Lash begins 50th year of teachingPreserving history by saving seeds
Waldoboro — Most people say TGIF, but for a Medomak Valley High School teacher his phrase is TGIM.
"The day I don't enjoy it anymore, pack me up and get me out," said Neil Lash of beginning his 50th year of teaching.
Specializing in anatomy and horticulture, Lash teaches pre-med and Lifeskills at MVHS and oversees more than 80 acres of plants and trees in what has been described as a "national treasure," a horticulture program he started in 1991.
Lash started his teaching career at Edward Little High School in Auburn in 1963, and came to MVHS in 1980. Horticulture was part of the industrial arts course, then became an elected science course.
He teaches honors physiology and six students he has taught have gone on to become doctors.
Lash has been instrumental in designing a living history arboretum on the MVHS campus. Also in process is a post and beam shelter constructed all with a broad ax — the way they used to be made in the 1700s. It will be dedicated as the Francis Cross Heritage Center in memory of an assistant principal who was a Civil War buff and brought back many of the seeds used to plant in the arboretum.
All of the trees in the arboretum either witnessed a historical event or were grown from seeds of trees that are growing there. From a Johnny Appleseed apple tree to a Gettysburg Address honey locust, each of the 21 trees has a story behind it — as do the more than 700 varieties of seeds stored in the greenhouse.
An earth oven, made of mud and sand is on site — all to be used for community events. Lash fell so in love with the earth oven pizza taste that he has constructed one at his own home.
Genetic preservation and historic connections is what Lash is trying to accomplish with his seedling program. He has plants from the "Lost Crop of the Inca Indians" called caihua and achira which are a member of the cucumber family and hold medicinal properties.
Lash said that due to restriction in funding, the program relies on money received from grants and a variety of relationships with fellow programs.
He has a seed swap program with Monticello, the primary plantation of Thomas Jefferson in Charlottesville, Va.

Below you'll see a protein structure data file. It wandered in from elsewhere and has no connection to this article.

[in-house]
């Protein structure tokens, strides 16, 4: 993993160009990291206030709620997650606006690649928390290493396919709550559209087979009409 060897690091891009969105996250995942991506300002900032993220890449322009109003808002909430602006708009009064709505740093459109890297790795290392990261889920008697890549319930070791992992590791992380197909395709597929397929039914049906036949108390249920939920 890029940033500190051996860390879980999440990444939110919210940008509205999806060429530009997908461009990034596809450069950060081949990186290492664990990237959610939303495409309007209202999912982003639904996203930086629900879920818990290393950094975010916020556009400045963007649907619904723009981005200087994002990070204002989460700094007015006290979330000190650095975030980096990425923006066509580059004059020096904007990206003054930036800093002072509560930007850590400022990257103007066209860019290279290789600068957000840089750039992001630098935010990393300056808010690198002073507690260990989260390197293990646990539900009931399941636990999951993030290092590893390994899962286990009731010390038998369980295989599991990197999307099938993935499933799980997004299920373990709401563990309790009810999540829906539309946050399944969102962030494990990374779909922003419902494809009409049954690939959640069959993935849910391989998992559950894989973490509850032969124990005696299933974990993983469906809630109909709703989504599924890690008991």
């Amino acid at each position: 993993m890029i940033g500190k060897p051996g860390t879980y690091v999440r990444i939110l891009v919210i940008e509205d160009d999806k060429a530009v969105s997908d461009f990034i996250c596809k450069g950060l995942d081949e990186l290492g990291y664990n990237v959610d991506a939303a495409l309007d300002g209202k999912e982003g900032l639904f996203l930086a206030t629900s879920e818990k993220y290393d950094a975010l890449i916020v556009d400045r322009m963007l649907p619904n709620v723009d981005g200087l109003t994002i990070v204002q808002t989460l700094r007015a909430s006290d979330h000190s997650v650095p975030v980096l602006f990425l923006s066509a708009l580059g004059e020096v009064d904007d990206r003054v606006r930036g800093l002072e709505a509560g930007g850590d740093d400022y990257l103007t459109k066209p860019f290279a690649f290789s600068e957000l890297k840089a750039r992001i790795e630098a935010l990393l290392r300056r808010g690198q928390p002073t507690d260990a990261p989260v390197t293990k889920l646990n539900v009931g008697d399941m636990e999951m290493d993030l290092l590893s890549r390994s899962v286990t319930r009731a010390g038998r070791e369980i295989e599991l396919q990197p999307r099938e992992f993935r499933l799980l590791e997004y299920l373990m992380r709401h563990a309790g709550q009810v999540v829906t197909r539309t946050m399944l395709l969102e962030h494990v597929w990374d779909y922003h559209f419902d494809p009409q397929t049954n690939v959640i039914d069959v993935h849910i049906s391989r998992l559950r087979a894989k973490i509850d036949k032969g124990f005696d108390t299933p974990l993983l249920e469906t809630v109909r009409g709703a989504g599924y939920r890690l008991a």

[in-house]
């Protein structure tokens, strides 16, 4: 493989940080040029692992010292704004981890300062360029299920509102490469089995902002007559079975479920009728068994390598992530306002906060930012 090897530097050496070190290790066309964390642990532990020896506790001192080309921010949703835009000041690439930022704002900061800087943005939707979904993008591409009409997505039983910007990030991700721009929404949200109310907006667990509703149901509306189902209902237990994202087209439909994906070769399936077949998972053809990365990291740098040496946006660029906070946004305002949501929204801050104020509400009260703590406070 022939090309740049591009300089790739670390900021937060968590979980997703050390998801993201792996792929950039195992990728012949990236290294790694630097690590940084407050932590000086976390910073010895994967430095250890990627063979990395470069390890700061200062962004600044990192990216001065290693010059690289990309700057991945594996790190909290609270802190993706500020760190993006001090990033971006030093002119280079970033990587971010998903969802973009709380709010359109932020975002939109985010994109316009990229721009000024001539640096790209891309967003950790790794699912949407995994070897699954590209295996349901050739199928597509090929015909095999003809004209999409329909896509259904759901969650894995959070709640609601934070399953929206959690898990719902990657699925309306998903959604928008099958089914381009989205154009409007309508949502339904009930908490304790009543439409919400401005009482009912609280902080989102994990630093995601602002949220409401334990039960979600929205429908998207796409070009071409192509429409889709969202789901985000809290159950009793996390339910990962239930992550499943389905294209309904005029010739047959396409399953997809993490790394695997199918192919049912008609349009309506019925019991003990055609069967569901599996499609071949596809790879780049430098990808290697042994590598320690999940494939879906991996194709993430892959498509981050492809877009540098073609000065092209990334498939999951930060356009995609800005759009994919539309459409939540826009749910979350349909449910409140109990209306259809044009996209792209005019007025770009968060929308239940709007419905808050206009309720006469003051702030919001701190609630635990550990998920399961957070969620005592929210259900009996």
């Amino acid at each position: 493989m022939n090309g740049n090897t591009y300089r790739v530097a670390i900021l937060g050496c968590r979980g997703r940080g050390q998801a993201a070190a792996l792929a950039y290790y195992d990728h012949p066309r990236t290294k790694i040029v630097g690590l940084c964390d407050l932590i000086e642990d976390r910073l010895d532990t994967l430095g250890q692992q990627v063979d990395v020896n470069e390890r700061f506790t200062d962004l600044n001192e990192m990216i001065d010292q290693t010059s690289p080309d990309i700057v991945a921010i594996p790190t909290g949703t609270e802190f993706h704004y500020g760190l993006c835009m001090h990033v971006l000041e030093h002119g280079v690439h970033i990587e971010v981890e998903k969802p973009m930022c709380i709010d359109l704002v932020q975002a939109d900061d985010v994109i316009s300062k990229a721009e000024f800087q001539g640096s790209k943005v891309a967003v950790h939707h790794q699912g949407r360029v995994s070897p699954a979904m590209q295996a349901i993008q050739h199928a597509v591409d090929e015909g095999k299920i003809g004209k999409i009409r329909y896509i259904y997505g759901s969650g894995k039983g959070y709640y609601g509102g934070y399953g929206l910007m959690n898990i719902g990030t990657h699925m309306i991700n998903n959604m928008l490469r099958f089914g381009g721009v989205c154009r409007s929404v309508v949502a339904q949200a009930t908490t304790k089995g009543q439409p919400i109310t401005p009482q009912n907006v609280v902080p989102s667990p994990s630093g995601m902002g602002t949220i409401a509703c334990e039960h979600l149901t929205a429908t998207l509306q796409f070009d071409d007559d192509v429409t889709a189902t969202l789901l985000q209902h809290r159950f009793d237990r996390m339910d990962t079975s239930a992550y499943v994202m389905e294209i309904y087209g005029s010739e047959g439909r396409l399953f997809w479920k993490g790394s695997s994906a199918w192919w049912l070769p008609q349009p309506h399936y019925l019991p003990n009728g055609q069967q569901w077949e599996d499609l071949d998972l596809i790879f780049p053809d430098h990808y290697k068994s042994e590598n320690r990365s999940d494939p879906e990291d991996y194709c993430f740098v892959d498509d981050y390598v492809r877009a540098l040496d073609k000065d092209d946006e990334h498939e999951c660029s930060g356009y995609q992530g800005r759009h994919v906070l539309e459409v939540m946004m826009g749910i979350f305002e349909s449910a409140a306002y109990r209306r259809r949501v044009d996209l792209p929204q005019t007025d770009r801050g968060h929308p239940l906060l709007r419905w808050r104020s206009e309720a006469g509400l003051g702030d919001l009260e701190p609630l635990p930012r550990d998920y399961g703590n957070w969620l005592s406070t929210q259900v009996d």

He hopes to get a grant to have a refrigeration unit installed to better accommodate all the seeds he is preserving. He said if that were to occur, he would not have to keep regrowing the plants for the seeds because they would last longer.
In his historical collection of seeds, Lash has 37 native American tribes represented within the 350 bean seeds and the same amount of tomatoes — including a Thomas Jefferson collection that he received via a swap with Monticello.
Lash said the course that he teaches is a multidisciplinary one — geography and history.
"Instead of talking about genetic loss and reading about it, we are trying to do something to prevent it," said Lash.
The seeds go all over the world from Living History Museums to Monticello to seed swaps. Lash has even sent seeds back to some native American tribes that did not realize they still existed.
Lash marvels at the fact that a teacher in the Bronx contacted him regarding receiving some of his seeds.
"They have a little patch of gravel beside their magnet school, and here we have 80 acres of underutilized space," Lash said.
He also displays a map showing all the various places his seeds have been sent, including most recently to Esker, Alaska.These are just some of the connections he has established.
His next challenge is to become an instructor for the dual enrollment program MVHS has started with Thomas College. This program allows students to earn college credits while taking classes locally. The three courses offered are calculus, English and psychology. They hope to add an anatomy/physiology course with Lash teaching next year.
"I would not be adverse to giving it a try. I like those types of challenges," he said.
Lash has taught a college-level anatomy course in the past.